Though Galaxy Force may have had a more expansive setting, the more humdrum Rad Mobile (the arcade version of Gale Racer) was actually more impressive in terms of technology. Literally Putting the player behind the dash board of a fancy super-charged sports car, the game covers an action-packed North American road race that takes the player from LA all the way to New York.
Yes, on paper it may sound vaguely like an inverted Turbo Outrun, but Rad Mobile is actually a really interesting little title in its’ own right. Not only does the game feature a novel first person perspective and control scheme (the player has to manually trigger the windscreen wipers and head lights,) but each of the game’s stages feature unique characteristics that help to keep the gameplay fresh. From mountain top duels to dashes through dark underground caverns, there’s always something new to see and a new challenge to face.
In fact, Rad Mobile is probably worth checking out just for its historic significance alone: Released a year before the original Sonic the Hedgehog, it just so happens that the mascot swinging from your car’s rear view mirror is a certain blue hedgehog.
As ports go, its worth noting there’s a couple of crucial differences between Galaxy Force and Gale Racer. Firstly, unlike Galaxy Force, the Saturn version remains the only home port of Rad Mobile. Secondly, Gale Racer is less of a port and more a complete make-over. Not only does the title feature fancy CGI cut scenes and a new red book audio soundtrack, but the developers even replaced all of the sprite-based opponents with polygonal models. In fact, the only thing they don’t seem to have changed – quite bizarrely – are the in-game banners that still read ‘Rad Mobile.’ Hmm.
It’s also worth noting that, on top of the modifications, the game was also already completely localised into English – including all of the text in the cut scenes – so why didn’t Sega simply press some copies in order to bolster the Saturn’s relatively meagre Western launch lineups?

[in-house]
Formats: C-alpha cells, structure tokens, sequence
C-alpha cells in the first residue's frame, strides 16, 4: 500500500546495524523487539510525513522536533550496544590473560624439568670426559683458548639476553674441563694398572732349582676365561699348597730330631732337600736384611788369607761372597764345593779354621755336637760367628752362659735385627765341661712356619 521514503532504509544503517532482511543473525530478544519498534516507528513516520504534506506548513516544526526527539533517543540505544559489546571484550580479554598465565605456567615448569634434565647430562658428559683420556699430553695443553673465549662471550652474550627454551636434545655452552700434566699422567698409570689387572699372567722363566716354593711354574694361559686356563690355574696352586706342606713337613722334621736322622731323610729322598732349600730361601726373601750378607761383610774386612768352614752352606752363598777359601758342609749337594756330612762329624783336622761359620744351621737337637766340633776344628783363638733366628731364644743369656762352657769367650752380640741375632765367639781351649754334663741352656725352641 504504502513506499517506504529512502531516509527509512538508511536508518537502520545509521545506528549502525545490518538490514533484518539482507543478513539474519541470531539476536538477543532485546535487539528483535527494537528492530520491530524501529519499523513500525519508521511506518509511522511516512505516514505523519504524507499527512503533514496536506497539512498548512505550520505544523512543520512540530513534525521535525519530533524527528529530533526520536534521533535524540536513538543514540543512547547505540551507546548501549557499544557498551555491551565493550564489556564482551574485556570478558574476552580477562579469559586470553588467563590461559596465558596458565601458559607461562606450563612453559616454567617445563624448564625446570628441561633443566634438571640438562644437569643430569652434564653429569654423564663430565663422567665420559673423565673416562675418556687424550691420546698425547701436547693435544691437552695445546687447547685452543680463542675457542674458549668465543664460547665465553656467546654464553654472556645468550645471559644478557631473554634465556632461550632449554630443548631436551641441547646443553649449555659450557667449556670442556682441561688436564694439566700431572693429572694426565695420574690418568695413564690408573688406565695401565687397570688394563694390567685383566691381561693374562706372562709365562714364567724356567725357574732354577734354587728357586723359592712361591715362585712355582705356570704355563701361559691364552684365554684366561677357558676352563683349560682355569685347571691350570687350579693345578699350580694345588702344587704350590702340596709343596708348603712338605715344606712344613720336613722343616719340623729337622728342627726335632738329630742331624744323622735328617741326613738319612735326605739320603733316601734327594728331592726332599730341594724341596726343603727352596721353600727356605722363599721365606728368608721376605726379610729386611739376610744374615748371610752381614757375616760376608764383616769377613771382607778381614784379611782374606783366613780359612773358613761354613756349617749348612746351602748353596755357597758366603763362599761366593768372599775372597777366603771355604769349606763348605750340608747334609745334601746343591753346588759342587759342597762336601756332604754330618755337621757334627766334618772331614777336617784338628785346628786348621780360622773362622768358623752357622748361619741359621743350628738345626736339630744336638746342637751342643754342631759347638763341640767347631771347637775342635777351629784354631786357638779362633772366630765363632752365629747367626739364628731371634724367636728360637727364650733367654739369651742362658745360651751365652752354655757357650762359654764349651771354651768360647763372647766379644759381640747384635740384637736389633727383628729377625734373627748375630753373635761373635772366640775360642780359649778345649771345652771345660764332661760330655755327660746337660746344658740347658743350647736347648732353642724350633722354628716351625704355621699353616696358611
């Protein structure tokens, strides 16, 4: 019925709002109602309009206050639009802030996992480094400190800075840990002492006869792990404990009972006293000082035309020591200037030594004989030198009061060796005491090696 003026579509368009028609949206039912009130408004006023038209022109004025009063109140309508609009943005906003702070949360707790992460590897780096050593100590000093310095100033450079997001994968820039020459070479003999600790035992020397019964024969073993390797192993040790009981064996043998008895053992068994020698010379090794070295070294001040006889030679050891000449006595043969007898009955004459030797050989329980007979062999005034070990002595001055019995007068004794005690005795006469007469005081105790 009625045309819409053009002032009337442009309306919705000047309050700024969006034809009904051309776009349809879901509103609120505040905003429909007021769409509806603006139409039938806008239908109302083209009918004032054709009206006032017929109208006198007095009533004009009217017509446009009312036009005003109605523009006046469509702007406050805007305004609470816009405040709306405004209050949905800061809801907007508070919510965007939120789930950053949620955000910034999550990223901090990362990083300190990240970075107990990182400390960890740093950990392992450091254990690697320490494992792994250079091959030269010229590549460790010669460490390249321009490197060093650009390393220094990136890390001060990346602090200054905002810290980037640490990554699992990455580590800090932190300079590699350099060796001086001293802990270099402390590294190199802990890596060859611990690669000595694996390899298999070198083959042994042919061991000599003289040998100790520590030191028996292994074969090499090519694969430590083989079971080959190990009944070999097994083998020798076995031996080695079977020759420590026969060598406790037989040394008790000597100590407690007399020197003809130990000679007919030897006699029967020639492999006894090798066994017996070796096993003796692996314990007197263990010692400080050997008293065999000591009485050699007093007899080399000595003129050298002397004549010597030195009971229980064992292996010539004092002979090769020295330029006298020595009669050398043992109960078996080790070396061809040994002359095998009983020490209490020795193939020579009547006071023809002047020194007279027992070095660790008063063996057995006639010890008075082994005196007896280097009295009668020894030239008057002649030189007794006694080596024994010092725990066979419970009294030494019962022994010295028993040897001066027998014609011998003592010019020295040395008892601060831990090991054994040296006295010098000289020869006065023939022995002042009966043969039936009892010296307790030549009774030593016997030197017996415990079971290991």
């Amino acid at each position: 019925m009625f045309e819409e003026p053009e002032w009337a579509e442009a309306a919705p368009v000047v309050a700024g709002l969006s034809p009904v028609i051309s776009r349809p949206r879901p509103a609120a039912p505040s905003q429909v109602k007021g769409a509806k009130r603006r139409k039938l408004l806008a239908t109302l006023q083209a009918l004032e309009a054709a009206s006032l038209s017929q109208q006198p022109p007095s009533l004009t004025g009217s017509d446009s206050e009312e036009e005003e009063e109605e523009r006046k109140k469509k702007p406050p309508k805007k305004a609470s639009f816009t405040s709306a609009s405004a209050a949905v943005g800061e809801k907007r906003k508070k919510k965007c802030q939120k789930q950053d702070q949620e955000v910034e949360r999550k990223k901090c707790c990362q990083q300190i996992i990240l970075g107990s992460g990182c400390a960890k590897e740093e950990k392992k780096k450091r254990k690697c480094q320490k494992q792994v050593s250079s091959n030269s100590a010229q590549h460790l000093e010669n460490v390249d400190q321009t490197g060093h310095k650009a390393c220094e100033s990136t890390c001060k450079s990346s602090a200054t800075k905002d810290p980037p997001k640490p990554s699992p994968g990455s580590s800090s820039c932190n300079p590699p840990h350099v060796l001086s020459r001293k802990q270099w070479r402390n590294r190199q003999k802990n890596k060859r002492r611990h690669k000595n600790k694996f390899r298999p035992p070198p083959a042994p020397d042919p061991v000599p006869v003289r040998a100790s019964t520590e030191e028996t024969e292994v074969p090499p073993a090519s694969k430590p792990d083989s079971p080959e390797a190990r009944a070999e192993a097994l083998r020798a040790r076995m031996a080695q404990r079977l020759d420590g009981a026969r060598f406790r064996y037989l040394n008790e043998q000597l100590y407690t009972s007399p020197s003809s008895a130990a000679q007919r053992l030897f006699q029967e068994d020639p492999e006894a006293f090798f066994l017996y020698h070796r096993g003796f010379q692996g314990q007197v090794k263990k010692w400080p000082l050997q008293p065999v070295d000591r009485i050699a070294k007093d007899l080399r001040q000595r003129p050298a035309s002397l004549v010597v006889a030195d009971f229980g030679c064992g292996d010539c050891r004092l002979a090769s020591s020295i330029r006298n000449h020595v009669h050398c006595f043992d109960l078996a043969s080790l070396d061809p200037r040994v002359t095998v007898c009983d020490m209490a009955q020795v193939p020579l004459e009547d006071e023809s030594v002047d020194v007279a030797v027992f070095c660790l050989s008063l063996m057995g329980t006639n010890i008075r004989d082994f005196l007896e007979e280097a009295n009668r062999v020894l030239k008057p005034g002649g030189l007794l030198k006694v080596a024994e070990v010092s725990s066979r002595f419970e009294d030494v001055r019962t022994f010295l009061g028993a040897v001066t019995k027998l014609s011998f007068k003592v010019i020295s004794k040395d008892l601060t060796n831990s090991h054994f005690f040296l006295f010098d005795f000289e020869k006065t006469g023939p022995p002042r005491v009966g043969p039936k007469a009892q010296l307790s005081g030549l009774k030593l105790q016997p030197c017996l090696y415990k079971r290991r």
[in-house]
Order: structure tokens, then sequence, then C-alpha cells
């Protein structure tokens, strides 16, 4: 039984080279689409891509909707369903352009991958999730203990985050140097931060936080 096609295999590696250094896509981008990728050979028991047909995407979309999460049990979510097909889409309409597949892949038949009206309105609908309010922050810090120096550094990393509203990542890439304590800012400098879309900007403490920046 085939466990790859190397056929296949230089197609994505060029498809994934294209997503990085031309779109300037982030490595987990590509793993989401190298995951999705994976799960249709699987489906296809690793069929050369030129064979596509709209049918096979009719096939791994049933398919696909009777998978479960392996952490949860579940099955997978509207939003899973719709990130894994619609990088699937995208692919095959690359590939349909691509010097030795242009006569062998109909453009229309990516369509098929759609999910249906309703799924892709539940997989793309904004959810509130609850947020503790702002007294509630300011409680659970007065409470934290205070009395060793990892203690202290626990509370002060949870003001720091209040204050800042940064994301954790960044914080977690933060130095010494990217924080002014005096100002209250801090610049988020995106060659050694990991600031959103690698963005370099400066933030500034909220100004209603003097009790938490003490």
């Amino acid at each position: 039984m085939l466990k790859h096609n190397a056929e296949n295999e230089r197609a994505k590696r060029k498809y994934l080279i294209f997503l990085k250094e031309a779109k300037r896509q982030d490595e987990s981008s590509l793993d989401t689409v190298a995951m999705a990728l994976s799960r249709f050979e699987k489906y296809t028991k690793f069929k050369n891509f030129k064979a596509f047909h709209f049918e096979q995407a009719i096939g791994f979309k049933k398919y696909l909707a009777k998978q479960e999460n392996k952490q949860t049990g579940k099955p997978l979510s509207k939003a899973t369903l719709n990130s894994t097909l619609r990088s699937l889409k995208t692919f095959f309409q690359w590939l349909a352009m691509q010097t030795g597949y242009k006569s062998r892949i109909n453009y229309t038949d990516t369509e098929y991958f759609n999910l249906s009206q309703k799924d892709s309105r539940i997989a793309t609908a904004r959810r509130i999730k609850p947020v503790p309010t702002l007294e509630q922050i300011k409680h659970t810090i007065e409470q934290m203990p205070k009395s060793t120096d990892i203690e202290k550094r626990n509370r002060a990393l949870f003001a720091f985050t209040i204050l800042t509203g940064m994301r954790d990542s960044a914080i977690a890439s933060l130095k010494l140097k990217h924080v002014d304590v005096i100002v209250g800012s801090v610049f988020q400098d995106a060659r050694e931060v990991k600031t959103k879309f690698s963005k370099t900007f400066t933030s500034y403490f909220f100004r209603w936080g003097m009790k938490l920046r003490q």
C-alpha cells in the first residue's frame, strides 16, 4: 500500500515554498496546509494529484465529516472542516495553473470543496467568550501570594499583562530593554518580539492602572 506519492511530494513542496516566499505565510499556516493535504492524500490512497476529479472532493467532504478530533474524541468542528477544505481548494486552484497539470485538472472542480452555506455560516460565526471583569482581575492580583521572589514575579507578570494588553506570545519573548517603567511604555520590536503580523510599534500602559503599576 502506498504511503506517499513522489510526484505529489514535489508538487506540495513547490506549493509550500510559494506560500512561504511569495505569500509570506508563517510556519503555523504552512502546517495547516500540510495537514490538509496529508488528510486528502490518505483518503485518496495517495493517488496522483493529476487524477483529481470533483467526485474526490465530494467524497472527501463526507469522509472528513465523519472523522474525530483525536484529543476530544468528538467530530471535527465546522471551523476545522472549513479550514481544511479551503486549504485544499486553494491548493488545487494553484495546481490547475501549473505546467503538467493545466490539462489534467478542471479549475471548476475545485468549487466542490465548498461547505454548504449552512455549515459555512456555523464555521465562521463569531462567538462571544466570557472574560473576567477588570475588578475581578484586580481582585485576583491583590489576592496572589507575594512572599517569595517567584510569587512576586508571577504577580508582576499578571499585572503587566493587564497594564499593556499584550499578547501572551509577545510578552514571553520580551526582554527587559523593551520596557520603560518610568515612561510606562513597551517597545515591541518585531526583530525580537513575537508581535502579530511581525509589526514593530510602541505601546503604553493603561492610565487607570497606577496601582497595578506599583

The answer, sadly, can be found the second the opening stage loads. Though the polygon-based opponents are an interesting addition, the gameplay has unfortunately been butchered in the transition to console. Though anyone who has used a Playstation or a Saturn for any length of time will know the pain of limited draw distances, Gale Racer takes these to the extreme as vehicles generally pop up at a distance that’s too close to allow for any sort of evasive action. It’s a bit like driving through fog, except there isn’t any fog.
If the draw distances weren’t bad enough, the game is further hindered by the CD medium. The original arcade game was made up of quick-fire stages that flowed into each other without removing the player from the game. The port, however, inevitably features loading passages between these short stages which both substantially damages the sense of immersion and (unfortunately for a launch title) helps to show-cases one of the console’s major flaws. If that wasn’t bad enough, the scenery was also significantly cut back from the arcade, meaning some of the locations even fail to make full visual sense, which is a pity.
That’s not to say that all of the additions aren’t entirely welcome, mind. The polygon-based cars are ok, and the soundtrack is definitely a step-up from the rather forgettable arcade original. It’s also pretty clear that a lot of effort went into the cut-scenes. Also, the ability to swap your Sonic mirror toy for other characters is a pretty nice addition, so it would be wrong to say that the port is unforgivably lazy.
Regardless of the effort however, an unplayable port is a bad port. Though the core game still has its charms (a mountain-top race against an aggressive Duel style truck remains my favourite,) the whole thing is filtered through an unpleasant layer of poor implementation. It’s quite easy to see why the regional Segas weren’t interested in releasing the title and it really is a shame that, MAME aside, Gale Racer remains the only way to play Rad mobile without tracking down an original arcade machine. Hopefully, one day, Sega will see fit to release a port this game deserves.
Until then, both titles can be found freely on amazon for a price of less than £20 (at the time of writing, at least)